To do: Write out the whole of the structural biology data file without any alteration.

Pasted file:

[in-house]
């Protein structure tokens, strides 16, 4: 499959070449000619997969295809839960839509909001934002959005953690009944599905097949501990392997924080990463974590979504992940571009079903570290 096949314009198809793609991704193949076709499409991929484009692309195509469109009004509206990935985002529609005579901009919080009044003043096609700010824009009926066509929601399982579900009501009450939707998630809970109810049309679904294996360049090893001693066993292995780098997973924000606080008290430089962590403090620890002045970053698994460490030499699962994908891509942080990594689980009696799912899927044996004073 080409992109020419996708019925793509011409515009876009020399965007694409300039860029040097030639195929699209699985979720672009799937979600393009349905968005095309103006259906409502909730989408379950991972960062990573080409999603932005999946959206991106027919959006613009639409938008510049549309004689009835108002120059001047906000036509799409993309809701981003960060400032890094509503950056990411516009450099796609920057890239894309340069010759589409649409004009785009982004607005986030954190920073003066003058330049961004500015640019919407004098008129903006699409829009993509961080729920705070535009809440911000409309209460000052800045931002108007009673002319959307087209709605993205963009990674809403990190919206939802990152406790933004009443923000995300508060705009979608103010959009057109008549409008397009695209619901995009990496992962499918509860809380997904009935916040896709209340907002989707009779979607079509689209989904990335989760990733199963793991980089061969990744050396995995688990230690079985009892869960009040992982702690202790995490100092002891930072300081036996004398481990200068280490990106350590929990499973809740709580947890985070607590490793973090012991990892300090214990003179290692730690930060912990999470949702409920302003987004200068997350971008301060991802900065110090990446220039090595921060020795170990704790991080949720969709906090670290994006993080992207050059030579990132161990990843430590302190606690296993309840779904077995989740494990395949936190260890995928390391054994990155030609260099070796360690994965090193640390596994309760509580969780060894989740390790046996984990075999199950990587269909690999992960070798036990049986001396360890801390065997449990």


[in-house]
């Protein structure tokens, strides 16, 4: 499959070449000619997969295809839960839509909001934002959005953690009944599905097949501990392997924080990463974590979504992940571009079903570290 096949314009198809793609991704193949076709499409991929484009692309195509469109009004509206990935985002529609005579901009919080009044003043096609700010824009009926066509929601399982579900009501009450939707998630809970109810049309679904294996360049090893001693066993292995780098997973924000606080008290430089962590403090620890002045970053698994460490030499699962994908891509942080990594689980009696799912899927044996004073 080409992109020419996708019925793509011409515009876009020399965007694409300039860029040097030639195929699209699985979720672009799937979600393009349905968005095309103006259906409502909730989408379950991972960062990573080409999603932005999946959206991106027919959006613009639409938008510049549309004689009835108002120059001047906000036509799409993309809701981003960060400032890094509503950056990411516009450099796609920057890239894309340069010759589409649409004009785009982004607005986030954190920073003066003058330049961004500015640019919407004098008129903006699409829009993509961080729920705070535009809440911000409309209460000052800045931002108007009673002319959307087209709605993205963009990674809403990190919206939802990152406790933004009443923000995300508060705009979608103010959009057109008549409008397009695209619901995009990496992962499918509860809380997904009935916040896709209340907002989707009779979607079509689209989904990335989760990733199963793991980089061969990744050396995995688990230690079985009892869960009040992982702690202790995490100092002891930072300081036996004398481990200068280490990106350590929990499973809740709580947890985070607590490793973090012991990892300090214990003179290692730690930060912990999470949702409920302003987004200068997350971008301060991802900065110090990446220039090595921060020795170990704790991080949720969709906090670290994006993080992207050059030579990132161990990843430590302190606690296993309840779904077995989740494990395949936190260890995928390391054994990155030609260099070796360690994965090193640390596994309760509580969780060894989740390790046996984990075999199950990587269909690999992960070798036990049986001396360890801390065997449990």